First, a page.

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Few industries were hit as hard by the pandemic as the restaurant business. After much of the country went into lockdown, restaurants—like almost every other business—were forced to close their doors. For many, though, the closure has been permanent.
But some parts of the industry—namely the quick-serve and fast-casual segments—have served as something of a laboratory for digital marketing during the crisis. The restaurants that refocused their online ordering and loyalty programs on their most valuable customers not only survived—they thrived. Their experience provides an important lesson for digital marketers in other industries.
Dine out or bust
As in other sectors, the success of a restaurant depends on capturing a disproportionate share of the wallets—or in this case, stomachs—of a small number of customers: the high-value targets.
These customers only make up about a quarter of fast-casual diners, yet account for 48% of the revenue and 63% of online ordering. In a typical month, these diners will visit an average of 14 different restaurant brands and spend about $12,000 a year dining out. This presents an enormous opportunity for digital marketers.
To capitalize on this opportunity, restaurants need to tailor their promotional messages and offers to these diners. They can do this by redirecting the marketing budget aimed at the 20% to 30% of customers who are disengaged and, for the most part, immune to marketing. By doing those two things, restaurants can double their ROI.
On-the-Go Convenience Seeker to the rescue
At the same time, it is important to recognize that not all high-value customers are the same. Two different types of customers comprise this 25%: the On-the-Go Convenience Seeker and the Social Restaurant Lover.
The first is motivated by ease; they seek a seamless experience that fits the contours of their busy lifestyle and want an easy-to-use app for convenience. They belong to loyalty programs but rarely use them. The second persona is motivated by the social aspects of dining out; they seek a sense of connection, community and VIP treatment.
When Covid hit and many restaurants had to close their doors or shift to curbside pickup, the habits of the on-the-go diner didn’t change. They accounted for 33% of money spent on meals and 36% of digital orders both in January 2020 (before Covid hit) and in July 2020 (after the crisis was well underway)—cementing them as the most valuable target. Even after the start of the pandemic, this group spent an average of $1,005 a month on meals.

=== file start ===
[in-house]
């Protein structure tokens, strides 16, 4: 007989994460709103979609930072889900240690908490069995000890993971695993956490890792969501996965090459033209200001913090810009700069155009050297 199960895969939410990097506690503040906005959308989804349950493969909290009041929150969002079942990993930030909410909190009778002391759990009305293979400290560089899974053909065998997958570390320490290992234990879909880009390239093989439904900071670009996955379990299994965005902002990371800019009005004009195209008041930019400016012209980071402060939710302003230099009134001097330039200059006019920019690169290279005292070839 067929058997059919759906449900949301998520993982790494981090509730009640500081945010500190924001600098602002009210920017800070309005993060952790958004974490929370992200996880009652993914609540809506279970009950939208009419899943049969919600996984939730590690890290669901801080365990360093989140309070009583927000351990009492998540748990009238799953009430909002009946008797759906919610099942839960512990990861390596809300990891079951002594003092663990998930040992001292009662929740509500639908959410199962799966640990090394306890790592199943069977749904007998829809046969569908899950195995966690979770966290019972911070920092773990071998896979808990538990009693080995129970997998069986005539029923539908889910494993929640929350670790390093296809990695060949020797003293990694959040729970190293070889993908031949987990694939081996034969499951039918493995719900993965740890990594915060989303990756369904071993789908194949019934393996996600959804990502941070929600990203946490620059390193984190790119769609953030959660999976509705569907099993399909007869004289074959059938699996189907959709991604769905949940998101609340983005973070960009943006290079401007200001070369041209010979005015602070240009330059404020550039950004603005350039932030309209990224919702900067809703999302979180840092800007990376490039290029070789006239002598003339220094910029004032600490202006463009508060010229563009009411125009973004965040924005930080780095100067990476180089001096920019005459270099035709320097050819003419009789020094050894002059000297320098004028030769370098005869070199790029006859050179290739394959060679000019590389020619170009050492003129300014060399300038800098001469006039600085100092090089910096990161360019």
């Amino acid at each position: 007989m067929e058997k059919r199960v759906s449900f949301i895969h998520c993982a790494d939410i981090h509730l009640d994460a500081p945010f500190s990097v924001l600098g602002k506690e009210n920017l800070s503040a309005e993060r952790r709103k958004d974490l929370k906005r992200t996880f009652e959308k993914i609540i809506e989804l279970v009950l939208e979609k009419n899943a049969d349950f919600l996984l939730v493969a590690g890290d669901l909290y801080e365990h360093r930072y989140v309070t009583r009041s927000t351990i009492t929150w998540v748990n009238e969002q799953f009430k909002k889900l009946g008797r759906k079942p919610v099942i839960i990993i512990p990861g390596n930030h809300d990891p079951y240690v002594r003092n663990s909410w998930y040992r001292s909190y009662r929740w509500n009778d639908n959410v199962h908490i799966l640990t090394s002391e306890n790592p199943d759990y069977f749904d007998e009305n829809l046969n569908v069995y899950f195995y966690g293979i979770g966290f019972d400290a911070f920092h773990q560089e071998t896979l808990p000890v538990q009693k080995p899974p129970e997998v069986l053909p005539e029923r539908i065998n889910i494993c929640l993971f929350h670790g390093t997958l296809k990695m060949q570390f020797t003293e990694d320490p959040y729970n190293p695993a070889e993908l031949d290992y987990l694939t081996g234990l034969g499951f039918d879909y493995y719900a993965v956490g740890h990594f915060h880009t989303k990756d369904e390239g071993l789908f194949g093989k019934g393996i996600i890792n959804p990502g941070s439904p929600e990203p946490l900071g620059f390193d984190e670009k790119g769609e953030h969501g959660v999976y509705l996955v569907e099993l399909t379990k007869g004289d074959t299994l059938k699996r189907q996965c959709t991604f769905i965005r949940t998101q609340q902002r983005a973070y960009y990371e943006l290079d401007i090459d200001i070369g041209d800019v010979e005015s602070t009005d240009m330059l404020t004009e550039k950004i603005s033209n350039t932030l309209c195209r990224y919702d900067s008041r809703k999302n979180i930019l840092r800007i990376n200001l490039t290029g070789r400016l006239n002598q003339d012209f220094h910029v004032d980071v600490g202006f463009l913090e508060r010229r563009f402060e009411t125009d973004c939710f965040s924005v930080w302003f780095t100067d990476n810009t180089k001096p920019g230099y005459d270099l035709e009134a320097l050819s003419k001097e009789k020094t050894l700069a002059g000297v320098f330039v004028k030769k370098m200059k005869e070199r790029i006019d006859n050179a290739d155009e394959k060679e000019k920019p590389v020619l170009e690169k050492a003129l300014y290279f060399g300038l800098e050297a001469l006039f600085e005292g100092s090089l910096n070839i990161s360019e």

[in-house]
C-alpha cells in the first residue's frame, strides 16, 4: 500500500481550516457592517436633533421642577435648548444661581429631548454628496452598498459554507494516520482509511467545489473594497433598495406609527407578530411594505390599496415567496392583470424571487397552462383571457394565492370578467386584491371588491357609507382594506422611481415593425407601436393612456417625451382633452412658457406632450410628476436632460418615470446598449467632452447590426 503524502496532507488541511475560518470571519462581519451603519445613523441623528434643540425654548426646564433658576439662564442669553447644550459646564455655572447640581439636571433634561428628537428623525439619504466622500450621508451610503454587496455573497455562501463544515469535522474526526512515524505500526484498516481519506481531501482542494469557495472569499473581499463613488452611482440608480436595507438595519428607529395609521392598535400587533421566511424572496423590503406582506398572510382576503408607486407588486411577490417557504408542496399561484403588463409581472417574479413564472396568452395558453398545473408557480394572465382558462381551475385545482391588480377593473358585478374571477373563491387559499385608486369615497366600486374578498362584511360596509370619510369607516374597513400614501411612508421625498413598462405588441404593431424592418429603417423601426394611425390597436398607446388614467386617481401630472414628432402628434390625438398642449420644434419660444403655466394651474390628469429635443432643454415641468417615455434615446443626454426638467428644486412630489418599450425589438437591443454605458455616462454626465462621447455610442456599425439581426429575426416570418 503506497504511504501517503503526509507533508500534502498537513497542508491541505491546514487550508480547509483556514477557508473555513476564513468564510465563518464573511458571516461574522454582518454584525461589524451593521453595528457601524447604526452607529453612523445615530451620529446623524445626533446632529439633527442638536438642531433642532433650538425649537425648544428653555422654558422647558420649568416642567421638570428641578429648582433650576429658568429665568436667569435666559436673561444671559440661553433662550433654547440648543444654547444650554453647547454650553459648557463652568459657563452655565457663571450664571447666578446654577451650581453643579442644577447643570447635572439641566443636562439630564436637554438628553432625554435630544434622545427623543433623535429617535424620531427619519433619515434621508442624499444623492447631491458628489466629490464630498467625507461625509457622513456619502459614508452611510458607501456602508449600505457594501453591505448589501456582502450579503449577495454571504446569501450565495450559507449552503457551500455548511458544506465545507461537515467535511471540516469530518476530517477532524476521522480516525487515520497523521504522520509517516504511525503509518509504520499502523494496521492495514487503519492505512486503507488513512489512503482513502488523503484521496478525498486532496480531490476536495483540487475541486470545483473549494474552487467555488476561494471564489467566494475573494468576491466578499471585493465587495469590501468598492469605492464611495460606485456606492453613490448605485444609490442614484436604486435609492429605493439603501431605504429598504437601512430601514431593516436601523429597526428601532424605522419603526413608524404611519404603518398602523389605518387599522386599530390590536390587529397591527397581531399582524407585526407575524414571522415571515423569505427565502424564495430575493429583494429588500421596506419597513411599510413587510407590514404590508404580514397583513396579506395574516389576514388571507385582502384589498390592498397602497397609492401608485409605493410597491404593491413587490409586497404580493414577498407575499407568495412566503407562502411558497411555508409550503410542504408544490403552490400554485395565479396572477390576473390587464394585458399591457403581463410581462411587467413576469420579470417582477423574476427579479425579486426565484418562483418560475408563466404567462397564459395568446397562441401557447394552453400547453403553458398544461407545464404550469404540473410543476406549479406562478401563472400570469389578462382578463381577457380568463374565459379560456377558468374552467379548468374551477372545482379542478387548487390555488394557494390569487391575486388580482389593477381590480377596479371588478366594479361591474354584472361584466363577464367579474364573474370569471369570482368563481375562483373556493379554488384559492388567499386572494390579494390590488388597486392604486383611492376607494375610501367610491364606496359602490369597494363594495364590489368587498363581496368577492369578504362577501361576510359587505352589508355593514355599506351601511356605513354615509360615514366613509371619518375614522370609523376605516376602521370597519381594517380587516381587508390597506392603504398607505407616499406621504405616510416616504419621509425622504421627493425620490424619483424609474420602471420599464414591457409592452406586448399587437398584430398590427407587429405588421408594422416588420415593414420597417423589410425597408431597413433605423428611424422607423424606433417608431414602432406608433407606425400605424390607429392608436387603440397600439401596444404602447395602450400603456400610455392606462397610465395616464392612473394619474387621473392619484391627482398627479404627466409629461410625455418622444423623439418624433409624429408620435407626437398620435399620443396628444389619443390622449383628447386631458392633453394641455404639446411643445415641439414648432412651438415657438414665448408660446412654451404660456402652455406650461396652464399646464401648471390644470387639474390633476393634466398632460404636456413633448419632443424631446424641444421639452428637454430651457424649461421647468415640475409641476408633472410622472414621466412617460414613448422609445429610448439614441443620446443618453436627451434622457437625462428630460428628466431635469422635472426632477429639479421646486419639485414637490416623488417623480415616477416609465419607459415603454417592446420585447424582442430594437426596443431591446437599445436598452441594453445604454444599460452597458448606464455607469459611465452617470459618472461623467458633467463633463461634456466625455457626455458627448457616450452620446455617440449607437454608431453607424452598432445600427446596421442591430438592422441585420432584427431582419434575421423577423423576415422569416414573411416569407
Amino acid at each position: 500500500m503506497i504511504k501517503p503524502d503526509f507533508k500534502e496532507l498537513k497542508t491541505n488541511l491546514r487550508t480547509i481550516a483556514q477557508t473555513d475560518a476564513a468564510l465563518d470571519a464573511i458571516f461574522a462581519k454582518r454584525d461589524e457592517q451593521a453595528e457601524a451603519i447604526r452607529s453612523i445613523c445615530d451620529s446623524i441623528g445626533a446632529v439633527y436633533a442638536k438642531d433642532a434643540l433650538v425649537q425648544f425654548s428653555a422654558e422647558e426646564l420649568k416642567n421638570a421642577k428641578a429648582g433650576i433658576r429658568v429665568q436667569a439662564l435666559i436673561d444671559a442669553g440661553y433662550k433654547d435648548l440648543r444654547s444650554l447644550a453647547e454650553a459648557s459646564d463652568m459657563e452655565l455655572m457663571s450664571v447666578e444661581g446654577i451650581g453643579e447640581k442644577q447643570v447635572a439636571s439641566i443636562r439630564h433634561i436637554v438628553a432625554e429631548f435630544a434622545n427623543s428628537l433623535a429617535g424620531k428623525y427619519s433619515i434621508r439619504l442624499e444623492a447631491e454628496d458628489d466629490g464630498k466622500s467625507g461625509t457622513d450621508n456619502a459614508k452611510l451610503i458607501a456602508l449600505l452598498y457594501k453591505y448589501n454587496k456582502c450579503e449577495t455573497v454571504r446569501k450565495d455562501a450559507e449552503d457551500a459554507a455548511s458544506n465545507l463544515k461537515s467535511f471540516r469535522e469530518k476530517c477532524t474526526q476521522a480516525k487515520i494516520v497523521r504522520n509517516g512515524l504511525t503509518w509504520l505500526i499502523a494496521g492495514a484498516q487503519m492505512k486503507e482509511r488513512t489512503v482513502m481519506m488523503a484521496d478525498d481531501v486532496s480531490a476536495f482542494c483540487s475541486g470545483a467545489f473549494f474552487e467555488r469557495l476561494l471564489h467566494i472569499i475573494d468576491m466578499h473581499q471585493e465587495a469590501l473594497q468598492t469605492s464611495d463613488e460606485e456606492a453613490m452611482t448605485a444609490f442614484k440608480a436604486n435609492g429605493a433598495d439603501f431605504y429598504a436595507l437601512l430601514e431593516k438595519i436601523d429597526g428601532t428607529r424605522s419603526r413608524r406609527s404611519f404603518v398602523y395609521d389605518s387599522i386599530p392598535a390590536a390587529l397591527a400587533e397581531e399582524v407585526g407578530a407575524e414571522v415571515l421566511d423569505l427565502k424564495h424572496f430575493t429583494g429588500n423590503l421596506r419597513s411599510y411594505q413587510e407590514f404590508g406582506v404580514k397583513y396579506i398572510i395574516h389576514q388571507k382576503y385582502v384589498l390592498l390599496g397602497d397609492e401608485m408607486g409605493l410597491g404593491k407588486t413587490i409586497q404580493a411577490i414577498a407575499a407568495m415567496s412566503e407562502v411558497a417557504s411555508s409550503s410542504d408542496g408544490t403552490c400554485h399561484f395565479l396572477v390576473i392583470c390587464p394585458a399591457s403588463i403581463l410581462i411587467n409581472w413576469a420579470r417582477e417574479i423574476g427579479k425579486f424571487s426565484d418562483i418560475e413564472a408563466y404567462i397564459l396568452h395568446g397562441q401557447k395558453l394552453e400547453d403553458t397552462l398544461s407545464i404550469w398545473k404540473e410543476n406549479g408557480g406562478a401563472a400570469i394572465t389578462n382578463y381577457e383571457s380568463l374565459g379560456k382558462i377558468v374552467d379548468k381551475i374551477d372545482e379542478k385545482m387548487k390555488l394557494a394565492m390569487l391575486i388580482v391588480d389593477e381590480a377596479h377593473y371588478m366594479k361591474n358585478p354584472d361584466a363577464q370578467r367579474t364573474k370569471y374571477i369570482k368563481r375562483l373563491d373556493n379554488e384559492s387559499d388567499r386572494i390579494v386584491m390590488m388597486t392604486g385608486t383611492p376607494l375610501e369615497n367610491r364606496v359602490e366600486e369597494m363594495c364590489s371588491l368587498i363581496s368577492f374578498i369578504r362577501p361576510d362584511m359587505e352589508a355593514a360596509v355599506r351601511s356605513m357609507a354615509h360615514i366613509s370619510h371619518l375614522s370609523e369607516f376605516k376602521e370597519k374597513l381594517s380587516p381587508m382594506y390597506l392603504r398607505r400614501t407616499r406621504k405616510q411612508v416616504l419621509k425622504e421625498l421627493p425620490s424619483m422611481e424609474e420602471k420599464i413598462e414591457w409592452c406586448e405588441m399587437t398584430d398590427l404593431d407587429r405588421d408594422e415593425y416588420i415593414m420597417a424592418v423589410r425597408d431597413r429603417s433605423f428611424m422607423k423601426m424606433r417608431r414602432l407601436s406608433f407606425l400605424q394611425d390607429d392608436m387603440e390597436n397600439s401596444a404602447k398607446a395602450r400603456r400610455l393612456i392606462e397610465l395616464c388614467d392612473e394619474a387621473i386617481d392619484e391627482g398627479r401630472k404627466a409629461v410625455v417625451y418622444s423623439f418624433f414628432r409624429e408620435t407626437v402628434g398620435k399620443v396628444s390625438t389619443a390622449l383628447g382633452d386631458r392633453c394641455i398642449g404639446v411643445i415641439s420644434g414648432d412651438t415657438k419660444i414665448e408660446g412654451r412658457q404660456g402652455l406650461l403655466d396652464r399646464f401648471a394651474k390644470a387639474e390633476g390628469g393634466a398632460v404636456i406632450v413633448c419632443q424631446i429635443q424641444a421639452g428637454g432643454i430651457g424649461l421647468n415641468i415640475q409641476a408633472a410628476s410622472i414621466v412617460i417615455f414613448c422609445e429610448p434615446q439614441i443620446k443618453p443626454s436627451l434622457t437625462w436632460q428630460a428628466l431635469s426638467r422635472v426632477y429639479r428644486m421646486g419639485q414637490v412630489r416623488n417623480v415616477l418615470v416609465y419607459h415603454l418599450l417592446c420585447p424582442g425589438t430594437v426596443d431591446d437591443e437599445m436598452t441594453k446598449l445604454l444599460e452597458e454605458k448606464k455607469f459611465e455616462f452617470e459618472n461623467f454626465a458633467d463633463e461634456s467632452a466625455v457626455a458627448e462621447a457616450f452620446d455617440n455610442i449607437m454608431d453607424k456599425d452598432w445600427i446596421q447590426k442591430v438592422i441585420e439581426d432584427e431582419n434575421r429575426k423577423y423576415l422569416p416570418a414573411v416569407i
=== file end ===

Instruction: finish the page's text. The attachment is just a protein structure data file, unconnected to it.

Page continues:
A good app went further than discounts or a loyalty program.
Keep in mind, these are individuals who often order breakfast, lunch and dinner nearly every day because they find it easier than preparing food at home. Messaging around simple reordering, convenience and speed was key to engaging these core customers during the crisis. A good app went further than discounts or a loyalty program.
A tale of thriving and reinvesting
Wingstop is one restaurant chain that doubled down on digital amid the pandemic and saw major returns, according to investor reports. The company generates more revenue today than before the crisis hit. According to a March 2021 Goldman Sachs investor report, Wingstop “is viewed by investors as a Covid beneficiary, and not as a reopening story.”
A Goldman Sachs investor report from a month later notes that Wingstop’s return on its investment in digital during the pandemic prompted the chain to announce another three- to five-year investment to “rebuild its domestic technology stack, build a business intelligence platform and advance the end-to-end customer process. The core purpose of this is to make the company’s digital ordering and processing system, a key part of its growth, easily transferable to international markets, where current partners may not have a presence.”
This is an example of how some fast-casual restaurants capitalized on Covid and the changes to dining habits that it catalyzed. While these restaurants were limited in what they could do to appeal to the social diners—because the communal aspect of restaurants had vanished—they figured out how to effectively market to the on-the-go diner.
Other industries have the opportunity to benefit from what the dining sector learned during Covid. Whether they compete in banking, retail or travel and hospitality, companies should focus on their most valuable customers: those who buy often and at higher-dollar values because their underlying preferences and motivations are aligned with the features, benefits and value proposition of the brand. Skewing the marketing budget toward these customers and away from the disengaged—while continually fine-tuning the product, message and experience—can drive growth and profitability.